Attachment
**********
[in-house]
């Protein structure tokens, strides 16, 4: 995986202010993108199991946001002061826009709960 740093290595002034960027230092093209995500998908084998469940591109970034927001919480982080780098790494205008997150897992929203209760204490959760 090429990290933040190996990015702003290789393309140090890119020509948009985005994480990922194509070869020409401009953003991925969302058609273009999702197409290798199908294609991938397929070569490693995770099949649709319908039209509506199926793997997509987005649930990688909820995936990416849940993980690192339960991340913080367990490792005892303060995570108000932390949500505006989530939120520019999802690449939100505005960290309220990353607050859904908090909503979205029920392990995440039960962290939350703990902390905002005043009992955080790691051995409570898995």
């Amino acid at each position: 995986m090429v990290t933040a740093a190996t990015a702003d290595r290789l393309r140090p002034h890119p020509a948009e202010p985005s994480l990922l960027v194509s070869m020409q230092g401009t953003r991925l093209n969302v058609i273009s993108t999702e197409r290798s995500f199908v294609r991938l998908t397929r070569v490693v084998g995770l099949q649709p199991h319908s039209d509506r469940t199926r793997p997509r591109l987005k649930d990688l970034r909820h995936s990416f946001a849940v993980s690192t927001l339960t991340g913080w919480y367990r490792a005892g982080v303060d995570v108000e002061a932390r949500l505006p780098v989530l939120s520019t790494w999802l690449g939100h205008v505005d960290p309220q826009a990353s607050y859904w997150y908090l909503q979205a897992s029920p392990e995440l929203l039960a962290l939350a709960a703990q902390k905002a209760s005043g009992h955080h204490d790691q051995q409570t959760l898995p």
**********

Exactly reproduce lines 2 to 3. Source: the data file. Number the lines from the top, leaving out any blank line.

């Protein structure tokens, strides 16, 4: 995986202010993108199991946001002061826009709960 740093290595002034960027230092093209995500998908084998469940591109970034927001919480982080780098790494205008997150897992929203209760204490959760 090429990290933040190996990015702003290789393309140090890119020509948009985005994480990922194509070869020409401009953003991925969302058609273009999702197409290798199908294609991938397929070569490693995770099949649709319908039209509506199926793997997509987005649930990688909820995936990416849940993980690192339960991340913080367990490792005892303060995570108000932390949500505006989530939120520019999802690449939100505005960290309220990353607050859904908090909503979205029920392990995440039960962290939350703990902390905002005043009992955080790691051995409570898995």
């Amino acid at each position: 995986m090429v990290t933040a740093a190996t990015a702003d290595r290789l393309r140090p002034h890119p020509a948009e202010p985005s994480l990922l960027v194509s070869m020409q230092g401009t953003r991925l093209n969302v058609i273009s993108t999702e197409r290798s995500f199908v294609r991938l998908t397929r070569v490693v084998g995770l099949q649709p199991h319908s039209d509506r469940t199926r793997p997509r591109l987005k649930d990688l970034r909820h995936s990416f946001a849940v993980s690192t927001l339960t991340g913080w919480y367990r490792a005892g982080v303060d995570v108000e002061a932390r949500l505006p780098v989530l939120s520019t790494w999802l690449g939100h205008v505005d960290p309220q826009a990353s607050y859904w997150y908090l909503q979205a897992s029920p392990e995440l929203l039960a962290l939350a709960a703990q902390k905002a209760s005043g009992h955080h204490d790691q051995q409570t959760l898995p």